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Vladimir Ilyich Lenin: Ersatz reputation (Illustration by Michael Daley)

Despite the best efforts of the embalmers, the Lenin on show in the mausoleum is not really the Lenin who actually lived. The eyelashes are fake; the originals having wilted long ago in the chemical soup. Much of the skin is synthetic too. Over more than 90 years, a maintenance team that at its height was 200-strong has steadily patched up the old revolutionary until no one knows how much of him is ersatz and how much the real McCoy. He’s had at least one posthumous nose job, and even his subcutaneous fat has been replaced by a noxious gloop of glycerine, carotene and paraffin.

As with the corpse, so with the reputation. Much of the latter, though, stank of the bogus from the off. There were more than 900 years of iconographic tradition behind some of those preposterous posters that kick-started the cult of Lenin after the revolution. Some featured classical temples; others the sun’s rays, factory chimneys or flowing flags. In all of them, there he stood, chin-up eyes set on a far horizon. In many, he is pointing, as so many of today’s politicians do, at nothing and no one in particular. This gesture is designed to communicate a sense of purpose and direction to beef up the over-arching messages: that Lenin was a heroic figure and a man of destiny.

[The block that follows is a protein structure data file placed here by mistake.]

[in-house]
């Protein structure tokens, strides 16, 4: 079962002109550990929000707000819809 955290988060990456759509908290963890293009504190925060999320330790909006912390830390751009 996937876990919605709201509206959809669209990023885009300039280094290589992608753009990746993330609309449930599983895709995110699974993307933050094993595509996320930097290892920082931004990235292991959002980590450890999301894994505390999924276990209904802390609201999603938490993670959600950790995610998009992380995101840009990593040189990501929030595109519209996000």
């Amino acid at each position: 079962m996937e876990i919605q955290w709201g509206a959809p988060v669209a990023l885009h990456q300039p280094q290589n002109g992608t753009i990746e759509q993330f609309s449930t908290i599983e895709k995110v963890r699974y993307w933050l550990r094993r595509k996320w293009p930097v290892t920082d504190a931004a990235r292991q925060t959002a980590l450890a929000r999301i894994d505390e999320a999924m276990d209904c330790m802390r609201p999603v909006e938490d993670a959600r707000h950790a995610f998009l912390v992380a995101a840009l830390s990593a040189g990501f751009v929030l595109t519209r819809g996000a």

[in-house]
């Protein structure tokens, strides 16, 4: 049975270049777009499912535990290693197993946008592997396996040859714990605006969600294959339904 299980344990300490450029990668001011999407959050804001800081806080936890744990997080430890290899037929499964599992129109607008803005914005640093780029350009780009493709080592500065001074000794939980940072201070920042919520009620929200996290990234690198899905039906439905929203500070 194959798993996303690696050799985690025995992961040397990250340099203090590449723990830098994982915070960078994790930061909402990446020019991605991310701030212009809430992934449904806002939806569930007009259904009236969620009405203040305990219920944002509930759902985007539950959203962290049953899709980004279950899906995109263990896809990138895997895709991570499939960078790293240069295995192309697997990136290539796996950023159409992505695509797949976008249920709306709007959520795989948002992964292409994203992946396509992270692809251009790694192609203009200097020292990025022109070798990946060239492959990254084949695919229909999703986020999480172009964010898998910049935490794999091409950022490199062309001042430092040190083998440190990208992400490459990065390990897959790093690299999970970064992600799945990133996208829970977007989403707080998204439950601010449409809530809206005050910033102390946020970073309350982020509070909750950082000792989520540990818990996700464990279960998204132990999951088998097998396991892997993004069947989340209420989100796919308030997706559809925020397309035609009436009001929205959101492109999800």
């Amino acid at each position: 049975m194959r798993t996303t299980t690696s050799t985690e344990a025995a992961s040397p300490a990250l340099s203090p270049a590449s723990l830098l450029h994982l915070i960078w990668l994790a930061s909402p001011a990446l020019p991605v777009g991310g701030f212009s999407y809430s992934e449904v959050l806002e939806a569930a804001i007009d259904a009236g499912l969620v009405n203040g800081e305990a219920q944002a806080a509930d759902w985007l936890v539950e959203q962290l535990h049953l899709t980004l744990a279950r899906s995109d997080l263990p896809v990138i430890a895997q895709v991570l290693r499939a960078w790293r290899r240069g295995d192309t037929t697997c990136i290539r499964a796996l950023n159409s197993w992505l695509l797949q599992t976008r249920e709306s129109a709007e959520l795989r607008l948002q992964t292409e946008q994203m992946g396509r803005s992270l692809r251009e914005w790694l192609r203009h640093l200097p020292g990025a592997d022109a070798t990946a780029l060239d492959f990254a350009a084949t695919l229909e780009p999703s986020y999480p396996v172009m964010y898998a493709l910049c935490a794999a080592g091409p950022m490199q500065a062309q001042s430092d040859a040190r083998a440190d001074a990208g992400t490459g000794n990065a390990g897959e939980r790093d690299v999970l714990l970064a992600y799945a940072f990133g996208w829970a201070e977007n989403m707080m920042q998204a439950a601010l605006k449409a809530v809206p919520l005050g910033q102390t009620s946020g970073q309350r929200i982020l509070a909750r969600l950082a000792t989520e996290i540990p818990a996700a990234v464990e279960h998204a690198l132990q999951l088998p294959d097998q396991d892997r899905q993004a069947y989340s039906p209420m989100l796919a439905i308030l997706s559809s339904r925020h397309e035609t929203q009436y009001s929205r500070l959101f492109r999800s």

But so much of the backstory was confected and contrived, the product of the propagandist’s art. Take for example the October revolution of 1917 itself: a popular uprising that never really happened.

What has largely shaped perceptions of the event was Eisenstein’s film October, which depicts the dramatic “storming” of the Winter Palace by a column of Red Guards, soldiers and sailors, with the cruiser Aurora giving the starting signal. But there was no “storming” of the Winter Palace. The doors were open and those inside offered little or no resistance. As the old joke goes, there was more ordnance detonated in the making of the movie than in the action itself.

There wasn’t much fighting at all during the October days. Only six deaths are recorded among the Red Guards and these were what nowadays we’d call “blue on blue”. Throughout the whole of this socialist revolution the Petrograd taxis continued to operate as usual.

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